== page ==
The heat of Sukhothai was sticky and oppressive, even though it was finally dark. Despite that, we were excited about the prospect of visiting a new town, and hungry for some delicious Thai street food. As we exited the hotel, we saw lights dancing across the river and could hear the bass booming. Something was going on! We wandered across the bridge and found ourselves in a lively night market, boasting all sorts of yummy Thai delicacies- most of which we didn’t even know what they were. We browsed the choices, noticing coconut drinks, fried squids, unidentified balls of something squishy (and delicious, it turns out), Sukhothai style noodles, and frying Roti. After stuffing ourselves, we found our way out of the market into the adjoining park where people we relaxing, working out, and watching a dance performance.
About 20 women, wearing what looked like cheerleader uniforms, were dancing together in the middle of the park in front of the stage of musicians. The dances looked memorized and rote, as if they were well known line dances and occasionally other women from the audience would join. The music was loud, the lights were flashing, and people were watching. We settled ourselves down on nearby steps to take in the sight.
It wasn’t long before a local man – gregarious, bearded, and possibly drunk – ran up to to us, bringing plastic chairs. They somehow had appeared and he wanted us to have them. He found more and more till each of us had a seat. Then, he waggled his eyebrows, wiggled his hips, and threw out a hand to Della. Somehow, he must have known that it is impossible for her to say no to a dance. He led her to the stage, where they joined in with the rest of the women who were now doing some sort of circle line dance.
The man wriggled and shook, and sort of followed the group. Della tried to pick up the steps and after a few shared smiles with the other women felt like part of the group. A few laughs were shared through a few more dances until the friendly man brought her back to the family. With a quick smile and bow to Eric and Wayne, he disappeared back into the park to join his friends.
As in Phnom Penh, the ladies of Bangkok (and some men) enjoy a good dance aerobics class. We had enjoyed Lumbini Park on our first trip through the city, and were pleased to learn that there should be dancing in the evening there. After a bit of a lazy, more at home kind of day, which consisted of sleeping in, heading to the mall for lunch, and watching a new release movie, we took a train to the park.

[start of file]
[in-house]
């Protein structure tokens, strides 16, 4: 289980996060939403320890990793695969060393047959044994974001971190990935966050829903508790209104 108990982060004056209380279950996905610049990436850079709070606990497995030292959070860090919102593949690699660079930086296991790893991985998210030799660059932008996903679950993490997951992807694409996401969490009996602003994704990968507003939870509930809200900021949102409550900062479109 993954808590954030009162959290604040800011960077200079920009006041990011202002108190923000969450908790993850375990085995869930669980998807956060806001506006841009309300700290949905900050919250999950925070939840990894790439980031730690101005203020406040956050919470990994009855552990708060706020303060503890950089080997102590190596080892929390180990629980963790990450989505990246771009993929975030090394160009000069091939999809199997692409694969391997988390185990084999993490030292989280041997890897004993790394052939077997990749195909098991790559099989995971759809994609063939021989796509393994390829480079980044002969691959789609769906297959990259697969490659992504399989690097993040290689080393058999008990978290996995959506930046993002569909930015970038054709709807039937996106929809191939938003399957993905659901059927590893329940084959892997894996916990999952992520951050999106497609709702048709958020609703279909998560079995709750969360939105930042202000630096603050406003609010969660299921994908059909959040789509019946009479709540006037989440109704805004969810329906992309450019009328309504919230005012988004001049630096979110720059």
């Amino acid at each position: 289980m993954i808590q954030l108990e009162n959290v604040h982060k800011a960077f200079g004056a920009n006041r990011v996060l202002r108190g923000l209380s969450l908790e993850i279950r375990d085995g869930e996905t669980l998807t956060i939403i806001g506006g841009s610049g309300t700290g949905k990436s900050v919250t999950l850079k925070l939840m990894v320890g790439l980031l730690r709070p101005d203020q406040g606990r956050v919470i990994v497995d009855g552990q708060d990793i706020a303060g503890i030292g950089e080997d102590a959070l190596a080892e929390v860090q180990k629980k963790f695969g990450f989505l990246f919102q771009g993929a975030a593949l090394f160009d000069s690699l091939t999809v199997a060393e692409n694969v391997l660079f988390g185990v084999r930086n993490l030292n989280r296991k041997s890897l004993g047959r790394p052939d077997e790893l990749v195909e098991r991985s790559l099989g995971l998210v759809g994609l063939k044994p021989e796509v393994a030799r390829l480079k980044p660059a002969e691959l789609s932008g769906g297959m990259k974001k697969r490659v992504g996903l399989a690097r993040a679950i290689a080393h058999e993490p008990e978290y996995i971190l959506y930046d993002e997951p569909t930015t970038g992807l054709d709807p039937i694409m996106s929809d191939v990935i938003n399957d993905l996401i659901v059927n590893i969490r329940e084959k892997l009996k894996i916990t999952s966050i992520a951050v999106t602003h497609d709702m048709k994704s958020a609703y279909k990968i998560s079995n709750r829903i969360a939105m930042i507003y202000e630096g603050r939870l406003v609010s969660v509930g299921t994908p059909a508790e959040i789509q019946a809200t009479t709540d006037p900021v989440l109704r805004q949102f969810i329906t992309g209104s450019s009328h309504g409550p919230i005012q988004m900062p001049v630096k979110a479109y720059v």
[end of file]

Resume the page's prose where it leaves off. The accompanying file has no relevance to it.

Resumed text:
There was slight wind, which was a great relief as it wafted by us, slightly cooling our sticky bodies. We wandered through the throngs of joggers, walkers, and general exercisers until we found an area with big speakers set up. We stopped to wait, assuming we had found the place, though there seemed to be no gathering people. We entertained ourselves by watching a group of young Thai men practicing their acrobatic skills – running and flipping off of the rocks on the grass.
As it got a little later, people began to converge on the spot, and suddenly, the music boomed out and it was time to start. The group became huge, close to a hundred dancers, with up to 3 or 4 leaders, spread out so all could see. We danced hard, working up quite a sweat. The routines were simple and easy to follow and we felt in our element.
But, all too soon, after only about 25 min, there was a quick stretch and the music stopped. What? So soon? We drank down a bunch of water, trying to rehydrate after we had sweat all of water out, and began to pack up to head home. But then, the loudspeakers played the song we had come to recognize. The music must have said: prepare yourselves, it is almost 6 pm, it is time for the national anthem and respect to the king to be paid. Movement continued, people continued to talk, joggers kept jogging until 6 o’clock on the dot. The anthem started to play and the entire moving park came to a stop. The streams of runners, the walkers, dancers, and even the acrobatic kids were still for the anthem – about a minute. And then it was done, the pause button unpressed, and life moved on.
Our dance class started back up. Part 2 was much harder, much more complicated! They must do the same class every evening, but there were those around us who knew exactly what to do, with almost no instruction. It became more and more tricky with long sequences back and forth and even turning around in circles. We flailed around, not really able to keep up with the group, but enjoying our clumsy attempts. Another 30 min passed, we admit this one went a bit slower. We were relieved, sopping wet, when the stretching finally came.
Once again, we really enjoyed participating in a non-tourist activity, and seeing a community come together to exercise in the evening. All these cities in Asia really have it right!